[¶14] Section 12.1-32-11(1), N.D.C.C., is based on Model Sentencing Act §§ 19, 20, and 21. Minutes of Interim Comm. on Judiciary "B" 12-13 (Sept. 21-22, 1972) (noting the source of the legislation that became N.D.C.C. § 12.1-32-11 was certain sections of the Model Sentencing Act). Sections 19, 20, and 21 of the Model Sentencing Act contain almost the same language as N.D.C.C. § 12.1-32-11(1).
[¶15] Montana has a consecutive sentences statute, which is also based on the Model Sentencing Act §§ 19, 21, and 22. See Mont. Code Ann. § 46-18-401. The Montana statute currently provides:
(1) Unless the judge otherwise orders: (a) whenever a person serving a term of commitment imposed by a court in this state is committed for another offense, the shorter term or shorter remaining term may not be merged in the other term; and (b) whenever a person under suspended sentence or on probation for an offense committed in this state is sentenced for another offense, the period still to be served on suspended sentence or probation may not be merged in any new sentence of commitment or probation. (2) The court, whether or not it merges the sentences, shall immediately furnish each of the other courts and the penal institutions in which the defendant is confined under sentence with authenticated copies of its sentence, which must cite any sentence that is merged. (3) If an unexpired sentence is merged pursuant to subsection (1), the court that imposed the sentence shall modify it in accordance with the effect of the merger. Mont. Code Ann. § 46-18-401. The statute was previously amended, and prior to the amendment the statute provided the shorter term of commitment or the period still to be served on probation "shall be merged" in the longer or new sentence of commitment. The Montana Supreme Court has interpreted Mont. Code Ann. § 46-18-401(1) as requiring merged sentences to run concurrently, but has not held the statute requires the sentences to become one sentence. See State v. Tracy, 2005 MT 128, ¶ 28, 113 P.3d 297 (defendant was entitled to credit for time served on sentences ordered to run concurrently because they merged and ran at the same time); Robbins v. McCormick, 853 P.2d 1205 (Mont. 1993) (suspended sentence in prior charge merged with new sentences, and therefore State had no authority to require petitioner to serve the suspended portion of the prior sentence consecutively with the end of his new sentences); State v. Thiel, 788 P.2d 337, 339 (Mont. 1990) (prior deferred sentence and suspended sentence merged with new sentence and the sentences imposed in the prior cases should be served concurrently with the sentence in the new case); In re Petition of Arledge, 756 P.2d 1169, 1171 (Mont. 1988) (sentences in unrelated cases "shall be merged" and the consecutive sentences imposed in one case shall run concurrently with the sentences in the other cases).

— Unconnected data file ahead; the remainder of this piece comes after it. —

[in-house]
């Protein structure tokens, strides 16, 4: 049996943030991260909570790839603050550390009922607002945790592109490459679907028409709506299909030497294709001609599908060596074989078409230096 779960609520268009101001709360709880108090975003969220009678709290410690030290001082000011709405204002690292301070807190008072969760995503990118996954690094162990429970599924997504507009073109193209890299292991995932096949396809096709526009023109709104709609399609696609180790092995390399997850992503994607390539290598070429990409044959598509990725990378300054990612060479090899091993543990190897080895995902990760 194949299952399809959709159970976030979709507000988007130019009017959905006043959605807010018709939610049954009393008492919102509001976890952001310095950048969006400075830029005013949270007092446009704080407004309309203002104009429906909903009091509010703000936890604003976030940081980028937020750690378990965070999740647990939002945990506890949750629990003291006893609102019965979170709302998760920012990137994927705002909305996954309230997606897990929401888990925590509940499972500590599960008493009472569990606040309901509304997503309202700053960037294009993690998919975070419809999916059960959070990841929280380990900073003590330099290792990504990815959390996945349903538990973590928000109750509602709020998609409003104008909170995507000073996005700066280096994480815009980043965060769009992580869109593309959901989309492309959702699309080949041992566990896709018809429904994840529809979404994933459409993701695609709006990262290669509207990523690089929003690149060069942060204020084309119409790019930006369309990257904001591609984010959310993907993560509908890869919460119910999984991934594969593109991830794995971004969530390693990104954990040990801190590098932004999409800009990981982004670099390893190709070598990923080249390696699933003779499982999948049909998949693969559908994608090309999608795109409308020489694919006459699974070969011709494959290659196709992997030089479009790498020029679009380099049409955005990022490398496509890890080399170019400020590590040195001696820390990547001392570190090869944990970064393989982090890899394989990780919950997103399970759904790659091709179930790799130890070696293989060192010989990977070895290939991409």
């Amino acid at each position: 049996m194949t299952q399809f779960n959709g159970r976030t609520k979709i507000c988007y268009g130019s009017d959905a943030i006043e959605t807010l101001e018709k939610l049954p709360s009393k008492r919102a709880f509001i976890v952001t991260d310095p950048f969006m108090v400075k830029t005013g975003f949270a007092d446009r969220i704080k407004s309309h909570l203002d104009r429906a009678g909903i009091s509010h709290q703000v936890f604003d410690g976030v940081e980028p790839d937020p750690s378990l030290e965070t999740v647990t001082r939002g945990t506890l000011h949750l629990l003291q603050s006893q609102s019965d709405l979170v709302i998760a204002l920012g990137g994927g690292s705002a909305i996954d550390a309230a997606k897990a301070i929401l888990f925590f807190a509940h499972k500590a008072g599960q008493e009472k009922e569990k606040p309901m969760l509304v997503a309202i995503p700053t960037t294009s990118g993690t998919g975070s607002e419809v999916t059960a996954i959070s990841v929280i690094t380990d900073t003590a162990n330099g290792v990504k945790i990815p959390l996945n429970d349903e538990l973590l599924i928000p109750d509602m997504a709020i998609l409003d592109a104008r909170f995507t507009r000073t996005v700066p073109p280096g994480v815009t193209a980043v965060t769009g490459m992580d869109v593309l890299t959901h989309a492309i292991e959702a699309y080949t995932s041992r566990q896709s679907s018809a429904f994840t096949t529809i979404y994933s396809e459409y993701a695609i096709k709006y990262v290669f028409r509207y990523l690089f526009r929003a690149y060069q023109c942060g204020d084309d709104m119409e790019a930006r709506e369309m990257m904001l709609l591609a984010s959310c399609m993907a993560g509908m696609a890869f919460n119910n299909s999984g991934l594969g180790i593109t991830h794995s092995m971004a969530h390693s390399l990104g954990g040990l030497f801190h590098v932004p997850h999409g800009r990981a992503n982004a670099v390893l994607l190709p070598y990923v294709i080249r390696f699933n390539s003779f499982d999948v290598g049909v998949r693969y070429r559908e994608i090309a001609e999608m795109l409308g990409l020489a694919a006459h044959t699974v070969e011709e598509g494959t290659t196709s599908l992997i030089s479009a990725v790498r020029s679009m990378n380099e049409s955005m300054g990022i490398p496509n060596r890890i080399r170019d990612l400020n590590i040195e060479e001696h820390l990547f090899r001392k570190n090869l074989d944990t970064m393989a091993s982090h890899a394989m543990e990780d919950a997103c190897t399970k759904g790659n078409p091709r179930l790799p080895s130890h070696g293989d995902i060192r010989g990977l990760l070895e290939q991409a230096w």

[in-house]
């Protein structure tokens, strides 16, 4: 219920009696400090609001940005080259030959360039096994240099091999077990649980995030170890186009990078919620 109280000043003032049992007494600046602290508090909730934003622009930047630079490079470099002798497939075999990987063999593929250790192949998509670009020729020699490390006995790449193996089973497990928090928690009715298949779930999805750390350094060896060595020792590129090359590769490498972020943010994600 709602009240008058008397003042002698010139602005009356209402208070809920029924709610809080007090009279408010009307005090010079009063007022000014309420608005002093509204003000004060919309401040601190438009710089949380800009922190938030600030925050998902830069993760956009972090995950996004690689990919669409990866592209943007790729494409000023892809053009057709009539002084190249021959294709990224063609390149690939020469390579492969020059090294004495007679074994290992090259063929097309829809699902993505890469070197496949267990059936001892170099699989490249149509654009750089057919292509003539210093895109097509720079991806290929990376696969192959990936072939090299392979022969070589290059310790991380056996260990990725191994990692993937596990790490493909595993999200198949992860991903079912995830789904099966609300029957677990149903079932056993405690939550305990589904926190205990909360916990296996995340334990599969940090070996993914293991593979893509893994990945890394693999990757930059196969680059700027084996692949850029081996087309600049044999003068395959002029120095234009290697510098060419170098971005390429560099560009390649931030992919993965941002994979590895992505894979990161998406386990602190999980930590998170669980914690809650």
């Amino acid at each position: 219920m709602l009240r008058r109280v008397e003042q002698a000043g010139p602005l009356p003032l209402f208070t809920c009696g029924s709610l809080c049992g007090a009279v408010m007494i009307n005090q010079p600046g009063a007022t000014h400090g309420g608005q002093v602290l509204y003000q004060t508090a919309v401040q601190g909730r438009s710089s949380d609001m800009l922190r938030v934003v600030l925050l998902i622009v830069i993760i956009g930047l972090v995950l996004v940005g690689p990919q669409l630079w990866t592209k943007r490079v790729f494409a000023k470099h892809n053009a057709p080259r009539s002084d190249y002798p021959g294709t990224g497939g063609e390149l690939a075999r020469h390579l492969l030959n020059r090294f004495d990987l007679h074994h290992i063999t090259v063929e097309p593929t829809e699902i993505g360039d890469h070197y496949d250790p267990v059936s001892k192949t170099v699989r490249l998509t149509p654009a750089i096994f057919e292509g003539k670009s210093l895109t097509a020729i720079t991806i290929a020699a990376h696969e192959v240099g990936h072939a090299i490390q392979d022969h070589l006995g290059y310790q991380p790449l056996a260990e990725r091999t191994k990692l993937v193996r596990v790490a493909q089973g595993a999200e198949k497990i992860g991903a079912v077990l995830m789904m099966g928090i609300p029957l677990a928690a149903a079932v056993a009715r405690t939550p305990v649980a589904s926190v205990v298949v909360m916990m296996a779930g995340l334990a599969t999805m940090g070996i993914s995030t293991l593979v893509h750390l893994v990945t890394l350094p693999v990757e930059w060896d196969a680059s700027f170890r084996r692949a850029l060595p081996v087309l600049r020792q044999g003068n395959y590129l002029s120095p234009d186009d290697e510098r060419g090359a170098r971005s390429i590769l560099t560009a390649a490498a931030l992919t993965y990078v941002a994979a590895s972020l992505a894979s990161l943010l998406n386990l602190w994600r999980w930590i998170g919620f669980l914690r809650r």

[¶16] Other courts have also interpreted the term "merge" in sentencing statutes as the equivalent of concurrent. See, e.g., Harris v. Commissioner of Correction, 860 A.2d 715, 724 (Conn. 2004) ("The merger concept embodied in [Conn. Gen. Stat. § 53a-38(b)] simply requires that the respondent compare the length of each sentence, after adjustment for its authorized credits, in order to ascertain which is the longest for the purpose of determining the prisoner's discharge date. The merger process does not alter the fact that concurrent sentences remain separate terms of imprisonment which the legislature has permitted to be served at one time."); People v. Sewell, 574 P.2d 1231, 1232-33 (Cal. 1978) (statute that required multiple life terms merge into a single life term means the terms run concurrently but still remain separate sentences).
[¶17] We conclude under N.D.C.C. § 12.1-32-11(1) the term "merge" is the equivalent of "concurrent," and therefore when a person on probation or parole is sentenced for another offense, the period still to be served on probation merges and runs concurrently with any new sentence of commitment or probation for the new offense. The sentences remain separate terms of imprisonment or probation, but are served at the same time. Clark's sentences in cases 951 and 1418 did not become one sentence with the sentences in cases 2454 and 2075; rather, his terms of probation continued to run in cases 951 and 1418 while he was serving his sentences in cases 2454 and 2075.